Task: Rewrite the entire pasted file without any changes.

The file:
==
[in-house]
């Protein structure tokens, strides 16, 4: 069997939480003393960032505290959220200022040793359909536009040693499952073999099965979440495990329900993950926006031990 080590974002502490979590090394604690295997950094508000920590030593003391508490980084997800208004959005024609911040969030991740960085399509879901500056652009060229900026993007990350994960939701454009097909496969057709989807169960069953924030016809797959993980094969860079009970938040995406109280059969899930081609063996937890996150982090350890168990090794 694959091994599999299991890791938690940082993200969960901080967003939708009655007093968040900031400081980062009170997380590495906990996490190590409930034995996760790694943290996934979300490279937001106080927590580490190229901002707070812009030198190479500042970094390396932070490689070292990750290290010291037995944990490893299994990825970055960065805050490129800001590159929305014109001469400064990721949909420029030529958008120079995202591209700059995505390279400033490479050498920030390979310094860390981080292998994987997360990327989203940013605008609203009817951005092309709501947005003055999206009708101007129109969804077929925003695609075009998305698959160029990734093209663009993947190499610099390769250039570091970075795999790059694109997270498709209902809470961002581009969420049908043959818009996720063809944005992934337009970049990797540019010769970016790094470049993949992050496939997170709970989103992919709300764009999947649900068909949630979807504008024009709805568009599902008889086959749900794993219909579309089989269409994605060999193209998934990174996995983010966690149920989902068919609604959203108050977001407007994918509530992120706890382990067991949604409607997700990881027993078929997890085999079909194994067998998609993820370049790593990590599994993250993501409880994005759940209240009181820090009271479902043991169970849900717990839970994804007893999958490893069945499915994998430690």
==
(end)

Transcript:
[in-house]
């Protein structure tokens, strides 16, 4: 069997939480003393960032505290959220200022040793359909536009040693499952073999099965979440495990329900993950926006031990 080590974002502490979590090394604690295997950094508000920590030593003391508490980084997800208004959005024609911040969030991740960085399509879901500056652009060229900026993007990350994960939701454009097909496969057709989807169960069953924030016809797959993980094969860079009970938040995406109280059969899930081609063996937890996150982090350890168990090794 694959091994599999299991890791938690940082993200969960901080967003939708009655007093968040900031400081980062009170997380590495906990996490190590409930034995996760790694943290996934979300490279937001106080927590580490190229901002707070812009030198190479500042970094390396932070490689070292990750290290010291037995944990490893299994990825970055960065805050490129800001590159929305014109001469400064990721949909420029030529958008120079995202591209700059995505390279400033490479050498920030390979310094860390981080292998994987997360990327989203940013605008609203009817951005092309709501947005003055999206009708101007129109969804077929925003695609075009998305698959160029990734093209663009993947190499610099390769250039570091970075795999790059694109997270498709209902809470961002581009969420049908043959818009996720063809944005992934337009970049990797540019010769970016790094470049993949992050496939997170709970989103992919709300764009999947649900068909949630979807504008024009709805568009599902008889086959749900794993219909579309089989269409994605060999193209998934990174996995983010966690149920989902068919609604959203108050977001407007994918509530992120706890382990067991949604409607997700990881027993078929997890085999079909194994067998998609993820370049790593990590599994993250993501409880994005759940209240009181820090009271479902043991169970849900717990839970994804007893999958490893069945499915994998430690």